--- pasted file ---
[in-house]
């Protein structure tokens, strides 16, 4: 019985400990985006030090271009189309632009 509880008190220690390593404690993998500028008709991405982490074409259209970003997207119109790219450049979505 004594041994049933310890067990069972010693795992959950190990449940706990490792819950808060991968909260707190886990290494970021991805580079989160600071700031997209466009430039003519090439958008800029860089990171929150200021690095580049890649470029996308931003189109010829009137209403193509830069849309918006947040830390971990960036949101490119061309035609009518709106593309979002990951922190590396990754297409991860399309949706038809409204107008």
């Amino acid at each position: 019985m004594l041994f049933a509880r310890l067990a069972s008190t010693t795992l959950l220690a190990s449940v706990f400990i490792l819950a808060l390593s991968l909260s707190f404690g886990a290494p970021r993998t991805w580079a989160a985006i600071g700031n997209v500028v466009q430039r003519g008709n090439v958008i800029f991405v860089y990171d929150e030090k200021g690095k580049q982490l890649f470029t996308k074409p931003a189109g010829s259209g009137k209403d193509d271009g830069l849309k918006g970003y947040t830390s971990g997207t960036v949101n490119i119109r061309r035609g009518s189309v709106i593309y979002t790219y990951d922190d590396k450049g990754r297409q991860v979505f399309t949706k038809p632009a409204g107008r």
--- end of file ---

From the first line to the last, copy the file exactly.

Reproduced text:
[in-house]
């Protein structure tokens, strides 16, 4: 019985400990985006030090271009189309632009 509880008190220690390593404690993998500028008709991405982490074409259209970003997207119109790219450049979505 004594041994049933310890067990069972010693795992959950190990449940706990490792819950808060991968909260707190886990290494970021991805580079989160600071700031997209466009430039003519090439958008800029860089990171929150200021690095580049890649470029996308931003189109010829009137209403193509830069849309918006947040830390971990960036949101490119061309035609009518709106593309979002990951922190590396990754297409991860399309949706038809409204107008």
């Amino acid at each position: 019985m004594l041994f049933a509880r310890l067990a069972s008190t010693t795992l959950l220690a190990s449940v706990f400990i490792l819950a808060l390593s991968l909260s707190f404690g886990a290494p970021r993998t991805w580079a989160a985006i600071g700031n997209v500028v466009q430039r003519g008709n090439v958008i800029f991405v860089y990171d929150e030090k200021g690095k580049q982490l890649f470029t996308k074409p931003a189109g010829s259209g009137k209403d193509d271009g830069l849309k918006g970003y947040t830390s971990g997207t960036v949101n490119i119109r061309r035609g009518s189309v709106i593309y979002t790219y990951d922190d590396k450049g990754r297409q991860v979505f399309t949706k038809p632009a409204g107008r």